China science

Up, up and away for China’s space freighter

Launch of Tianzhou-1 mission gets the cargo delivery programme off the ground to help build and supply the country’s orbiting space station

PUBLISHED : Thursday, 20 April, 2017, 10:23pm
UPDATED : Monday, 12 June, 2017, 12:53pm

China took a big step forward in its space programme on Thursday night when it launched its first cargo spacecraft.

The Tianzhou-1 space freighter blasted off from the Wenchang Space Launch Centre on Hainan at 7.41pm mounted on a Long March 7 rocket.

Its lift-off comes nearly four decades after the former Soviet Union pioneered space supply ships with the launch of its Progress series, vehicles that are still in use by Russia.

The Tianzhou’s maximum payload is just over six tonnes, or a fifth of the capacity of the United States’ space shuttle.

But the Chinese vessel’s capacity is double that of the Progress spacecraft and the US has long since retired its shuttles.

The Tianzhou is expected to become one of the busiest delivery systems for manned flights in coming years, strengthening China’s hand in competition with other space powers.

According to mainland space authorities, Tianzhou flights will be more frequent than any other spacecraft built by the nation to meet the construction and long-term operational needs of China’s planned space station. Construction of the space station is due to start next year and take until about 2020, during which time the Tianzhou will be the main supplier of cargo and fuel.

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“All space stations depend on logistics. Without a cargo spacecraft, a station cannot operate for very long,” Australia-based space analyst Morris Jones said.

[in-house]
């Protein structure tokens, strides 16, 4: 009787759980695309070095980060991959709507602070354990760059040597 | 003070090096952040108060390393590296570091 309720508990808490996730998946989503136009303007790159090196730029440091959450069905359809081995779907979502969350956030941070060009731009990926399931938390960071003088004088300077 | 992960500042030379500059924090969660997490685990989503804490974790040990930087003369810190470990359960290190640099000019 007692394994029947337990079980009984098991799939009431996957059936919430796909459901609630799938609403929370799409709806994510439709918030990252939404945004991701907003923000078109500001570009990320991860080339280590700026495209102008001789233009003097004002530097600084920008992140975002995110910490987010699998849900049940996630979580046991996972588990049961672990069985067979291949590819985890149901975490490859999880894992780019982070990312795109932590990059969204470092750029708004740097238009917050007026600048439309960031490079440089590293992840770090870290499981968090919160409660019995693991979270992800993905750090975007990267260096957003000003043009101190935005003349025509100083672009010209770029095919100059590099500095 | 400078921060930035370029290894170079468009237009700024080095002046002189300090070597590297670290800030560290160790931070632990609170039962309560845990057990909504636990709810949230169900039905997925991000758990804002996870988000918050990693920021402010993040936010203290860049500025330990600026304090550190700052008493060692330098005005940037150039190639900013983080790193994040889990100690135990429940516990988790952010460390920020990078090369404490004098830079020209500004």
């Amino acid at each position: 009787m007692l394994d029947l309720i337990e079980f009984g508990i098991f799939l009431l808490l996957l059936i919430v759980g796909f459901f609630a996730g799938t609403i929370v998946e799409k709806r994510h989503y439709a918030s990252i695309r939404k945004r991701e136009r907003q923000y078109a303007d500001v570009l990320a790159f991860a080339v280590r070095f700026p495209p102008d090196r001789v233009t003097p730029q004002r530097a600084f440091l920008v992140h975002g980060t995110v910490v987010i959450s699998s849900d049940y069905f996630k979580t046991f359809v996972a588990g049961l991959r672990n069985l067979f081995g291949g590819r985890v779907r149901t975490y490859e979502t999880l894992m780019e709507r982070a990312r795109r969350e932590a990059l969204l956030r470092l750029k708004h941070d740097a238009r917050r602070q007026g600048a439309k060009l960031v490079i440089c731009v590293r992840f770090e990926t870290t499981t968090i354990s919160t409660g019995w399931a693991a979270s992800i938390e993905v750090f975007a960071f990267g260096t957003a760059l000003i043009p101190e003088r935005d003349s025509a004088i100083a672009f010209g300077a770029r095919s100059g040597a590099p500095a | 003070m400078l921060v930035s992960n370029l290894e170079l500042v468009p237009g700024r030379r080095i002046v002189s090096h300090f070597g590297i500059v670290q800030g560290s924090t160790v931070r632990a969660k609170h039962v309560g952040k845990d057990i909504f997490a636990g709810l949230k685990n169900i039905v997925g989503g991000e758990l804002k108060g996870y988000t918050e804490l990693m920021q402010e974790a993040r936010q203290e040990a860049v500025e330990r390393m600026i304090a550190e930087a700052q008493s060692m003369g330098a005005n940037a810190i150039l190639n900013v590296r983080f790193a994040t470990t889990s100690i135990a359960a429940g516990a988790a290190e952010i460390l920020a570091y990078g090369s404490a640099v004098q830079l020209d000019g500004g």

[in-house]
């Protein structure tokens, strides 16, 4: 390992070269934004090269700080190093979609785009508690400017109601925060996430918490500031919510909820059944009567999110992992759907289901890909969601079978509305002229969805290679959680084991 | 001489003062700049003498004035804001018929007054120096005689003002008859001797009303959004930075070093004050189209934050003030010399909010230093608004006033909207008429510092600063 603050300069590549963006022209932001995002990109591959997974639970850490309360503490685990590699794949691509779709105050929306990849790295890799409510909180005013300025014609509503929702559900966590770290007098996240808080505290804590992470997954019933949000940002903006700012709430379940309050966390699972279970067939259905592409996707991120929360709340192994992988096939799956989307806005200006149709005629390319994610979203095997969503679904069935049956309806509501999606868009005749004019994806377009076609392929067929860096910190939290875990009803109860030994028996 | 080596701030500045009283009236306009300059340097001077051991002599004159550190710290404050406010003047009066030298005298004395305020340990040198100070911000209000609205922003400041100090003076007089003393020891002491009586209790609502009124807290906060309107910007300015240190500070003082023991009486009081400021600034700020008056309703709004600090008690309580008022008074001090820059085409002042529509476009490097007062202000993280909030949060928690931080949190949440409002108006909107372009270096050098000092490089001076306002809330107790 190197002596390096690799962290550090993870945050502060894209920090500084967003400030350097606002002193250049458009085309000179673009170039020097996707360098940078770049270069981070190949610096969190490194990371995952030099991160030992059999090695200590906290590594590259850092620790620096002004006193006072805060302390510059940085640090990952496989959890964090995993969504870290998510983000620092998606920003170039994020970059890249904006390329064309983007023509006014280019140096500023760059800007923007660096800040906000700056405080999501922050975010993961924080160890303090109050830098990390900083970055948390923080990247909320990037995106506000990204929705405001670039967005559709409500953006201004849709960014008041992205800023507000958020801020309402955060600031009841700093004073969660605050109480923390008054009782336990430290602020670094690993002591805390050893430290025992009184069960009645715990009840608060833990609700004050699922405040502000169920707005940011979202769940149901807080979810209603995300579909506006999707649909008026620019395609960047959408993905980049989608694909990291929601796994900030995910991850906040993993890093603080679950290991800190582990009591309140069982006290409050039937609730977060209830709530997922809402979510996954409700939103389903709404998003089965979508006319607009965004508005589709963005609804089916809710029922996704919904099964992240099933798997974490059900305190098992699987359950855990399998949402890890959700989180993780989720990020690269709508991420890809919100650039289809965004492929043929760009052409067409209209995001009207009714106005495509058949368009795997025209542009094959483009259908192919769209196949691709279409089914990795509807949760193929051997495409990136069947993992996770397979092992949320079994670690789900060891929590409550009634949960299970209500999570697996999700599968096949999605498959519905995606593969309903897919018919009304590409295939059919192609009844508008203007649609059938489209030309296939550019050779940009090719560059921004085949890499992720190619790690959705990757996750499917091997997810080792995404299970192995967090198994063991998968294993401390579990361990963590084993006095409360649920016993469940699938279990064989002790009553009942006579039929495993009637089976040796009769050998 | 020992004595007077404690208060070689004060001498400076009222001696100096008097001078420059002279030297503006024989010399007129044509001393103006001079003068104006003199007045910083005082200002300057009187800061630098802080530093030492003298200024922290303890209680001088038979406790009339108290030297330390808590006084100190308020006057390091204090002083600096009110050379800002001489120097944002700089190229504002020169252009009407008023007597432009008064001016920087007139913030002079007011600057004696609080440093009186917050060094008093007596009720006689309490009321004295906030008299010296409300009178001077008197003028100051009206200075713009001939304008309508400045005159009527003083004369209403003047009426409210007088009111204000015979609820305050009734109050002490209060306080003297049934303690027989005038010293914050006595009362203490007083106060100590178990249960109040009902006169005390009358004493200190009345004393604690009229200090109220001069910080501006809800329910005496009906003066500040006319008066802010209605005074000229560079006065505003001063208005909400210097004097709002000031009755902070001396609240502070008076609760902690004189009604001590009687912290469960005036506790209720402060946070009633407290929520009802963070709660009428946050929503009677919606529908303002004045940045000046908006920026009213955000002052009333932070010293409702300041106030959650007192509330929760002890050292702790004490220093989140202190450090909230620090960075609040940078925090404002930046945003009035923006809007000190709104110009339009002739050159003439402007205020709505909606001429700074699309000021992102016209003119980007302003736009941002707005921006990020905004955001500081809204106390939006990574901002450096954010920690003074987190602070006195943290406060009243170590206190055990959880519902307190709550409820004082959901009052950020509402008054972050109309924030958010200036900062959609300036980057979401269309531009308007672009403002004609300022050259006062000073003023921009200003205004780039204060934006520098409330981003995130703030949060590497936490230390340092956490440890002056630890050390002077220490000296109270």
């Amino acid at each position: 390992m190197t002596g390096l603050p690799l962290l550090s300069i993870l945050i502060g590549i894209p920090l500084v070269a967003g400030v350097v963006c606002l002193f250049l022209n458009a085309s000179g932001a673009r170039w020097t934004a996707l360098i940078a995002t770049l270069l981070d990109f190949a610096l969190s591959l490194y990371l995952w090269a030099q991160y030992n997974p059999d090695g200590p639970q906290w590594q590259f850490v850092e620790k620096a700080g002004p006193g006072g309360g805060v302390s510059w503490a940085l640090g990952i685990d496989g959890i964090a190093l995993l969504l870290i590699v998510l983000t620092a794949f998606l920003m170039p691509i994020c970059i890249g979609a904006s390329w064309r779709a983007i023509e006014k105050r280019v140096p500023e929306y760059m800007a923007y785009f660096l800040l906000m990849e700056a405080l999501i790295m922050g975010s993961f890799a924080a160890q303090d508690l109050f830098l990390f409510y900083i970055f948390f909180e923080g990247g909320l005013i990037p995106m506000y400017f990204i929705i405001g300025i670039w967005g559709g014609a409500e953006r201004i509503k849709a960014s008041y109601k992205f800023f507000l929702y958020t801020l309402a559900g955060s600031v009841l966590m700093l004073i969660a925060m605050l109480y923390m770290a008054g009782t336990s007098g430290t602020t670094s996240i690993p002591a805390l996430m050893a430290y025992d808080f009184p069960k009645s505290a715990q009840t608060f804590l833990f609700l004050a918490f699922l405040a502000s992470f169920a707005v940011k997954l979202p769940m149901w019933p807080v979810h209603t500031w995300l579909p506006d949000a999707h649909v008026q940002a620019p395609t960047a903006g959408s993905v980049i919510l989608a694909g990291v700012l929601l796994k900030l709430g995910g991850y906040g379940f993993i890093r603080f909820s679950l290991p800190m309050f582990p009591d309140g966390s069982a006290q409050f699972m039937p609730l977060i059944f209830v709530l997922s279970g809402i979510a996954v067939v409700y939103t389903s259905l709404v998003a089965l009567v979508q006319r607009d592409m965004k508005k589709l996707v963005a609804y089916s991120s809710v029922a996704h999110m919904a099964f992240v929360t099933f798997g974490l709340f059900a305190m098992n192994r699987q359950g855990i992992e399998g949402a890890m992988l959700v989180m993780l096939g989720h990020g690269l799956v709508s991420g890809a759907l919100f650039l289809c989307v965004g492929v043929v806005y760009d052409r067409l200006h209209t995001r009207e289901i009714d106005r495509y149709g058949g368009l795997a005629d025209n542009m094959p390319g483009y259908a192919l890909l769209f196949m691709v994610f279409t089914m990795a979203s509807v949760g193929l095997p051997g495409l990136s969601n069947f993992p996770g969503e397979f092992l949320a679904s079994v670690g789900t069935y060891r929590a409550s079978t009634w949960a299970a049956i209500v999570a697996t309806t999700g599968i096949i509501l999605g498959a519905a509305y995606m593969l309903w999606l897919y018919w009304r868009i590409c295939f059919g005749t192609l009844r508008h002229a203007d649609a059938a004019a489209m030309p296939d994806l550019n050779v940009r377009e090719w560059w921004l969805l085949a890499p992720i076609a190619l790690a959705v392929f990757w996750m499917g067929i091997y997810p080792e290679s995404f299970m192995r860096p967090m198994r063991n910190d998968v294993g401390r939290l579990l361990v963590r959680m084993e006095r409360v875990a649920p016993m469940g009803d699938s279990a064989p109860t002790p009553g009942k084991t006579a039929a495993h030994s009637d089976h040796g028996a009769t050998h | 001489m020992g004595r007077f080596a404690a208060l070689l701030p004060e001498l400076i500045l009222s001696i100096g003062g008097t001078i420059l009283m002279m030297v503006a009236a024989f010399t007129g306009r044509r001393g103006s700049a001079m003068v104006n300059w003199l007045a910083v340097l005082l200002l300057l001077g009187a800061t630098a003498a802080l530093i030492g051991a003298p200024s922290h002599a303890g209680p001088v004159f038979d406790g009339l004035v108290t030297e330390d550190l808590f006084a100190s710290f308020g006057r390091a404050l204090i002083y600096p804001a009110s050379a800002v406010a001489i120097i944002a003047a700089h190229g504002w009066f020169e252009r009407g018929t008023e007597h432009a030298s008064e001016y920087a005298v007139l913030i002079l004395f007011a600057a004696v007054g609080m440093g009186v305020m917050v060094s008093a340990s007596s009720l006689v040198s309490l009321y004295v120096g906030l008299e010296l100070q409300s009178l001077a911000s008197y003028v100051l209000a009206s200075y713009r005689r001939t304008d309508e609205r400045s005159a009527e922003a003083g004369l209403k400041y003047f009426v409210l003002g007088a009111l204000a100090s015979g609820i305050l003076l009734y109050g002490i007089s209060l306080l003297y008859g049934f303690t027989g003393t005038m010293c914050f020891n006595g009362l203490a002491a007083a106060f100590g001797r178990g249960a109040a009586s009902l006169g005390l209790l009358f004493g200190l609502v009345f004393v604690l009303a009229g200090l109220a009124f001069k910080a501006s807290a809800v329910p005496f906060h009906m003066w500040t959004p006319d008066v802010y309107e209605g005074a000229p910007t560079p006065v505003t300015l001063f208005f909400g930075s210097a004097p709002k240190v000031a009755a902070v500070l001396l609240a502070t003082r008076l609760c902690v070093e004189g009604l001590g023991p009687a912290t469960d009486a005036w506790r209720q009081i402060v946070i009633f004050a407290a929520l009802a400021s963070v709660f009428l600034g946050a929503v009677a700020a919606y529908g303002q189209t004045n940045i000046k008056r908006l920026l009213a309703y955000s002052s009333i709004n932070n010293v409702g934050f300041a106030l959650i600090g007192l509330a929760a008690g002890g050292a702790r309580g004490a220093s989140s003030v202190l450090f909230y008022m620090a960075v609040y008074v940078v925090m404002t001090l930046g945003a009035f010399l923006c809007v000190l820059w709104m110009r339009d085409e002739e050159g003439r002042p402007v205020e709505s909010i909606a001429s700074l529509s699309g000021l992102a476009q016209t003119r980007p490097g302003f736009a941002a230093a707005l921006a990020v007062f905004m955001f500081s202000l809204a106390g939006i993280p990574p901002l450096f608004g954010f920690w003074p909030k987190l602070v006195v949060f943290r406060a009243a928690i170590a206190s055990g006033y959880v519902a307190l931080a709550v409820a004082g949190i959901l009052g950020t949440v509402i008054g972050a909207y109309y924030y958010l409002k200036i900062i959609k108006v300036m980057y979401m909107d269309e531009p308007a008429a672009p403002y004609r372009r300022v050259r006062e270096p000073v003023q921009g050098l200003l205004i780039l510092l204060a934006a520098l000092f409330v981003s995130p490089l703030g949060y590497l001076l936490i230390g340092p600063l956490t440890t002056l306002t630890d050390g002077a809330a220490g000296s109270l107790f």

The Chinese space station will have room for up to six astronauts and be the biggest structure in space after the eventual retirement of the International Space Station (ISS). The ISS requires about eight resupply missions each year and each of those flights is carried out by a multinational fleet of cargo spacecraft built and maintained by Russia, the United States, Japan and Europe.

The Chinese space station will rely exclusively on the Tianzhou.

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Bai Mingsheng, the Tian­zhou’s chief designer, said the first launch was mainly for test purposes, state-run China Central Television reported.

The cargo ship would dock in lower-Earth orbit with the ­Tiangong-2, a space laboratory launched last year, and pump fresh propellants into the lab’s fuel tanks. The docking would be performed several times from various positions to test and verify new technology, he said.

Deputy chief designer Zhang Qiang said a docking procedure usually took a couple of days, but on this mission – to dramatically cut the time from launch to docking – they would try a new approach called fast rendezvous, which had previously been used only by Russia.

“We will require [the procedure] to be done in six hours,” CCTV quoted him as saying.

Zhang Jian, a researcher with the manned space flight programme, told Xinhua the interior wall of the Tianzhou was packed almost entirely with cargo. Astronauts would be able to enter the ship through a narrow passage between the packages.

Guo Junhui, the mission’s chief mechanical engineer, said the cargo on the maiden flight comprised more than 100 parcels, including food for future astronauts and scientific instruments, Xinhua reported.

After the docking mission, the Tianzhou will disconnect from the Tiangong and operate as a satellite for three months with various research devices on board. When its fuel is depleted it will be diverted into the atmosphere and destroyed.